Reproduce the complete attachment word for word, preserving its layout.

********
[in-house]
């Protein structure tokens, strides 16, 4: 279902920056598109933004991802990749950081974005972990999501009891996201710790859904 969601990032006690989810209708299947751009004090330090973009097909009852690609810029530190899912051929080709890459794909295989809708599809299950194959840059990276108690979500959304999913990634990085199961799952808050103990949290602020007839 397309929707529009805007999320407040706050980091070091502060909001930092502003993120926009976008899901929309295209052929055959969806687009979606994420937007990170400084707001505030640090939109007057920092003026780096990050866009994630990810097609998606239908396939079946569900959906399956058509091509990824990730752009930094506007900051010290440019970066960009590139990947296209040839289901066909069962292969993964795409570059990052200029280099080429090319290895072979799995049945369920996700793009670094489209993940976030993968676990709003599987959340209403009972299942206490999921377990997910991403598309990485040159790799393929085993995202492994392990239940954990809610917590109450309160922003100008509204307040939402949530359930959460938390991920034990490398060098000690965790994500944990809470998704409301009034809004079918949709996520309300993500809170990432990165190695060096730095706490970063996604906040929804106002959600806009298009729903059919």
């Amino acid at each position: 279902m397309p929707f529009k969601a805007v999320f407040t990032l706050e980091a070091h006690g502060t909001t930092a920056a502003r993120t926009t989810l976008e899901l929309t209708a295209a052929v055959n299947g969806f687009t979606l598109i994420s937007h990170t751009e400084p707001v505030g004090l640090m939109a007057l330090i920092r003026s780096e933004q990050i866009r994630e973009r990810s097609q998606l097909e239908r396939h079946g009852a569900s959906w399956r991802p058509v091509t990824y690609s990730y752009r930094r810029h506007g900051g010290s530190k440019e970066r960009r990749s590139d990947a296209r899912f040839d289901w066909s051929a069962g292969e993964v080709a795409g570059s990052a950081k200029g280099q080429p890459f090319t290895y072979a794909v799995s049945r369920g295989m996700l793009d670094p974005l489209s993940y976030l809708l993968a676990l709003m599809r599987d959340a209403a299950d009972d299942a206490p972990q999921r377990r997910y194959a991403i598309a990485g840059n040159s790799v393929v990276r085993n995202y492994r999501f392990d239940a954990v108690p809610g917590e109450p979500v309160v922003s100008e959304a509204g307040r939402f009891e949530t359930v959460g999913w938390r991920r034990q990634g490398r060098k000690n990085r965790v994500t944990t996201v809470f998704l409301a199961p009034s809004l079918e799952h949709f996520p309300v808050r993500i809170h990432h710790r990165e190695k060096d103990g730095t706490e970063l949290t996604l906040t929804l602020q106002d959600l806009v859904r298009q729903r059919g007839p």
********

[in-house]
């Protein structure tokens, strides 16, 4: 279902920056598109933004991802990749950081974005972990999501009891996201710790859904 969601990032006690989810209708299947751009004090330090973009097909009852690609810029530190899912051929080709890459794909295989809708599809299950194959840059990276108690979500959304999913990634990085199961799952808050103990949290602020007839 397309929707529009805007999320407040706050980091070091502060909001930092502003993120926009976008899901929309295209052929055959969806687009979606994420937007990170400084707001505030640090939109007057920092003026780096990050866009994630990810097609998606239908396939079946569900959906399956058509091509990824990730752009930094506007900051010290440019970066960009590139990947296209040839289901066909069962292969993964795409570059990052200029280099080429090319290895072979799995049945369920996700793009670094489209993940976030993968676990709003599987959340209403009972299942206490999921377990997910991403598309990485040159790799393929085993995202492994392990239940954990809610917590109450309160922003100008509204307040939402949530359930959460938390991920034990490398060098000690965790994500944990809470998704409301009034809004079918949709996520309300993500809170990432990165190695060096730095706490970063996604906040929804106002959600806009298009729903059919």
């Amino acid at each position: 279902m397309p929707f529009k969601a805007v999320f407040t990032l706050e980091a070091h006690g502060t909001t930092a920056a502003r993120t926009t989810l976008e899901l929309t209708a295209a052929v055959n299947g969806f687009t979606l598109i994420s937007h990170t751009e400084p707001v505030g004090l640090m939109a007057l330090i920092r003026s780096e933004q990050i866009r994630e973009r990810s097609q998606l097909e239908r396939h079946g009852a569900s959906w399956r991802p058509v091509t990824y690609s990730y752009r930094r810029h506007g900051g010290s530190k440019e970066r960009r990749s590139d990947a296209r899912f040839d289901w066909s051929a069962g292969e993964v080709a795409g570059s990052a950081k200029g280099q080429p890459f090319t290895y072979a794909v799995s049945r369920g295989m996700l793009d670094p974005l489209s993940y976030l809708l993968a676990l709003m599809r599987d959340a209403a299950d009972d299942a206490p972990q999921r377990r997910y194959a991403i598309a990485g840059n040159s790799v393929v990276r085993n995202y492994r999501f392990d239940a954990v108690p809610g917590e109450p979500v309160v922003s100008e959304a509204g307040r939402f009891e949530t359930v959460g999913w938390r991920r034990q990634g490398r060098k000690n990085r965790v994500t944990t996201v809470f998704l409301a199961p009034s809004l079918e799952h949709f996520p309300v808050r993500i809170h990432h710790r990165e190695k060096d103990g730095t706490e970063l949290t996604l906040t929804l602020q106002d959600l806009v859904r298009q729903r059919g007839p």